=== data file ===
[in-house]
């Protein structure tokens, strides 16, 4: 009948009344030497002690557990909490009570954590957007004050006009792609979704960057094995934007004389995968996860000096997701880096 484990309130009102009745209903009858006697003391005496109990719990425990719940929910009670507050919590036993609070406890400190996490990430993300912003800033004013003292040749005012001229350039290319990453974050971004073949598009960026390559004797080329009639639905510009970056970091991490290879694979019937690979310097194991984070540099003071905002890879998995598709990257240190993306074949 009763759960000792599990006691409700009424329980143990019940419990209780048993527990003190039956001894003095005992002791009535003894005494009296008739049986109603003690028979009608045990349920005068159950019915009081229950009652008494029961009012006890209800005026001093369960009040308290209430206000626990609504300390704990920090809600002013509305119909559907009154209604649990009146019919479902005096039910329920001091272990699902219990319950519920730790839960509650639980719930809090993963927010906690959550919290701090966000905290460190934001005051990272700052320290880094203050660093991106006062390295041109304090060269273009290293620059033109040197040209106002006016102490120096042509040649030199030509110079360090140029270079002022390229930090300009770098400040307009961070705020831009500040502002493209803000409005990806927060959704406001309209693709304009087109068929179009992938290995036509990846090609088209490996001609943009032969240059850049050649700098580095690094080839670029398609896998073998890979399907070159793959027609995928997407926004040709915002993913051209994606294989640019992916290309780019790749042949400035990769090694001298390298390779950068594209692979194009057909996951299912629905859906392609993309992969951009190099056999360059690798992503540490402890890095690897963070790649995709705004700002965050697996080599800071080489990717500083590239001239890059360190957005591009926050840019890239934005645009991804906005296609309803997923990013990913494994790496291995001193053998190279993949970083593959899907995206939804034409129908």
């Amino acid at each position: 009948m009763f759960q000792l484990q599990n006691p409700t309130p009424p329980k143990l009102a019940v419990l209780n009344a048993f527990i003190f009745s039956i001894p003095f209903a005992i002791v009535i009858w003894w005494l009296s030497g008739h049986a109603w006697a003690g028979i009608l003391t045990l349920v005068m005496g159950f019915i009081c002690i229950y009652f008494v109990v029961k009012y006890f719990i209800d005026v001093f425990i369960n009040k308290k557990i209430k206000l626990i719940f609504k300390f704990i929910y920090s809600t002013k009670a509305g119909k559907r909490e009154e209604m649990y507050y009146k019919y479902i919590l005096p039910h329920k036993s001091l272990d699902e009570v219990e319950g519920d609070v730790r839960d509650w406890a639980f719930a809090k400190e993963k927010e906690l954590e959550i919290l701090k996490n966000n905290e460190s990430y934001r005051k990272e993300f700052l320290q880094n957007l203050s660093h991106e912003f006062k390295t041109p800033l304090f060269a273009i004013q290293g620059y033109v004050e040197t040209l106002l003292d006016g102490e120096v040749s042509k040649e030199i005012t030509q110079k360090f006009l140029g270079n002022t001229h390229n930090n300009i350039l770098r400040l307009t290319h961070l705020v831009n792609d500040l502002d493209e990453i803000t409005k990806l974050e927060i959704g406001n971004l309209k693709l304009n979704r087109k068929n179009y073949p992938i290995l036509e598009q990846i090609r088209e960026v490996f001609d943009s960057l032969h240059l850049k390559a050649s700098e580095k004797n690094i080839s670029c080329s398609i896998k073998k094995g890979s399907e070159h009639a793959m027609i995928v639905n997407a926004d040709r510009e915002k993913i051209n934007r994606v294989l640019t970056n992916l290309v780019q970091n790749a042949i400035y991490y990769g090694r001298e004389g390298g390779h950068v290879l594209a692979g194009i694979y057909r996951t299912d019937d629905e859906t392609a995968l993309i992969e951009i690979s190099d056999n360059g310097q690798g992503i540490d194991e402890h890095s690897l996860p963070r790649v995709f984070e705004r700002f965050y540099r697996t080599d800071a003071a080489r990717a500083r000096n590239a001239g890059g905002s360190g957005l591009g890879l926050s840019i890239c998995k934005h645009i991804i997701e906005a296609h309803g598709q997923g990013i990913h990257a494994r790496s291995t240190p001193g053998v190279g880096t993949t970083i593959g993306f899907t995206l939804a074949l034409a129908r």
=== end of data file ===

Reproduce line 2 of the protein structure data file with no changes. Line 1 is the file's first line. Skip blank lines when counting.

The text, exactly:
């Protein structure tokens, strides 16, 4: 009948009344030497002690557990909490009570954590957007004050006009792609979704960057094995934007004389995968996860000096997701880096 484990309130009102009745209903009858006697003391005496109990719990425990719940929910009670507050919590036993609070406890400190996490990430993300912003800033004013003292040749005012001229350039290319990453974050971004073949598009960026390559004797080329009639639905510009970056970091991490290879694979019937690979310097194991984070540099003071905002890879998995598709990257240190993306074949 009763759960000792599990006691409700009424329980143990019940419990209780048993527990003190039956001894003095005992002791009535003894005494009296008739049986109603003690028979009608045990349920005068159950019915009081229950009652008494029961009012006890209800005026001093369960009040308290209430206000626990609504300390704990920090809600002013509305119909559907009154209604649990009146019919479902005096039910329920001091272990699902219990319950519920730790839960509650639980719930809090993963927010906690959550919290701090966000905290460190934001005051990272700052320290880094203050660093991106006062390295041109304090060269273009290293620059033109040197040209106002006016102490120096042509040649030199030509110079360090140029270079002022390229930090300009770098400040307009961070705020831009500040502002493209803000409005990806927060959704406001309209693709304009087109068929179009992938290995036509990846090609088209490996001609943009032969240059850049050649700098580095690094080839670029398609896998073998890979399907070159793959027609995928997407926004040709915002993913051209994606294989640019992916290309780019790749042949400035990769090694001298390298390779950068594209692979194009057909996951299912629905859906392609993309992969951009190099056999360059690798992503540490402890890095690897963070790649995709705004700002965050697996080599800071080489990717500083590239001239890059360190957005591009926050840019890239934005645009991804906005296609309803997923990013990913494994790496291995001193053998190279993949970083593959899907995206939804034409129908």